I’ll see if I can figure out which Charles E. Beach was a Civil War Veteran and which one was a deserter using or . I’ll find obituaries for the siblings and children; maybe one of them mentions a hometown.

I’ll refer to the state guides from Family Tree Magazine either from each magazine, the CD for state research, or the 10 year annual magazine collection. Good state resource lists are available in other books and publications, too:, , and The Red Book (included on some of the Family Tree Maker resource CD’s.) I won’t neglect county records and historical societies in my research.
Some of the state projects at Rootsweb
So, I wish each of you success in breaking through at least one brickwall this year. Break the project down in to manageable pieces and fill in the blanks as you go. Don’t spend all you time on one project but do allocate some time for a specific piece of the project.

There are many other brickwall techniques and step-by-step guides and I’ll provide more here as we go along.

Happy Hunting!

Tuesday, January 3, 2012

2012 is a Great Year for Genealogy - 1940 Census

Oh, goody 2012 is going to be a great year for genealogy!

First the 1940 census will be released on April 2, 2012. YEAH! For all of us trying to put places together with our recent ancestors this is a great event. Please be aware, though, that indexing will not be completed for quite a while. This is not a small project by any means.

If you go to Google and search for “1940 census release date” this is just a few of the results:
 Extract of Google Results for "1940 census release date"
You will note that some of the normal subscription sites will be allowing access to the 1940 census for free. This is probably because it won’t be indexed. I noticed that Ancestry is permitting free access through the end of 2013 and can’t help but wonder if this is also the target date for indexing. Indexing is vital if you want to be able to type in search information like your ancestor’s surname, given name, or other vital information. Without indexing we will only be able to browse through the data. So, between now and April 2, 2012 I have some things on our “to-do” lists.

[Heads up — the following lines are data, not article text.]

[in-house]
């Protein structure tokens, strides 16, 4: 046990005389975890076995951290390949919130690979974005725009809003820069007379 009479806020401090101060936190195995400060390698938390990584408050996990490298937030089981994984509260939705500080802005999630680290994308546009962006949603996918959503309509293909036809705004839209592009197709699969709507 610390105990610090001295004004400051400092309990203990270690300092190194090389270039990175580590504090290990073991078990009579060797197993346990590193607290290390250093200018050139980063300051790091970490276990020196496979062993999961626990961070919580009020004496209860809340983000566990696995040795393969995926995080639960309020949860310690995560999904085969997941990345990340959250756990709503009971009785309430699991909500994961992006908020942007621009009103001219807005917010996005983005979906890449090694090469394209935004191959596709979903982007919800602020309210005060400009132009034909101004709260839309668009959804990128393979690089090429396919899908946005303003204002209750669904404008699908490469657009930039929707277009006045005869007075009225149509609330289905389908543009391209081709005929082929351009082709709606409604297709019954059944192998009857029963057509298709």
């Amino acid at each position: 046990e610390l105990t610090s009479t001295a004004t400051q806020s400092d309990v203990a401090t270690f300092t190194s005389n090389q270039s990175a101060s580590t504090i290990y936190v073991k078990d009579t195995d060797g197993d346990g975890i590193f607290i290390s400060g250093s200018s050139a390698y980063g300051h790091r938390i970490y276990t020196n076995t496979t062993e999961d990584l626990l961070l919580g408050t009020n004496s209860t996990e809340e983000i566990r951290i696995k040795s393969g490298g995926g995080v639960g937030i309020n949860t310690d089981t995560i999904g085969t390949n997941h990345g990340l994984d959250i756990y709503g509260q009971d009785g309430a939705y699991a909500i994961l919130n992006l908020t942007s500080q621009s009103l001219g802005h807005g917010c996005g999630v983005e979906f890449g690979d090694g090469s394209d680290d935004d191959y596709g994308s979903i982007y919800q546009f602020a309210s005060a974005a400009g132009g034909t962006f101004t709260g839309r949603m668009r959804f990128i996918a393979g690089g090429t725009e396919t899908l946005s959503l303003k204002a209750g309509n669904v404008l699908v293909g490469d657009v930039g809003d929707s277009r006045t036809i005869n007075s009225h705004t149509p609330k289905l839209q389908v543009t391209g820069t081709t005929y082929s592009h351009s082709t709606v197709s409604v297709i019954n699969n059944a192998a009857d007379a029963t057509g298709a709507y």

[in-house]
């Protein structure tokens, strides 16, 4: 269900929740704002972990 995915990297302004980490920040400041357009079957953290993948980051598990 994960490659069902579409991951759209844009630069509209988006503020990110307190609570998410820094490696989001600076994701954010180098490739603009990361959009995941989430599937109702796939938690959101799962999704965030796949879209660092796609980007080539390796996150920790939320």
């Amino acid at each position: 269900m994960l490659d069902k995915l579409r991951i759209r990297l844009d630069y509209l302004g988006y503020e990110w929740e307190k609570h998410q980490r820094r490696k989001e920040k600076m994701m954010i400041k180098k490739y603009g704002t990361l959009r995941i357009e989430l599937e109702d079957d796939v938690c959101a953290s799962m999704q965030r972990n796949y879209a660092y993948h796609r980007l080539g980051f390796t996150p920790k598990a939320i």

1.  Locate the people or holes in your research for 1940.

2.  Figure out what area they might have lived in.

3.  Figure out who they might have lived with.

4.  Use currently available documents to help establish residency.

a.  City Directories

b.  Year-Books

c.   Newspaper Articles

d.  Shared family trees

5.  Determine their census enumeration districts so you will be ready! I recommend the tools at:

6.  Sign up with one of the free sites to help index!

Family Search is constantly soliciting for people who would like to index records as are many lineage societies. Get a head start and index records now for other projects because when the 1940 census is released many of these other worthwhile projects will languish until the 1940 records are done.

The 1940 census asked LOTS of questions! The whole list is available at:

The one set of questions that struck me was asking for occupations for anyone over 14. I think asking any current 14 yr. old what his or her occupation is would be shocking. Some of the more helpful questions include (for women only): How many marriages? How many live births? And the very helpful question – What language was spoken in early childhood?
So - be prepared and
as always,
Happy Hunting!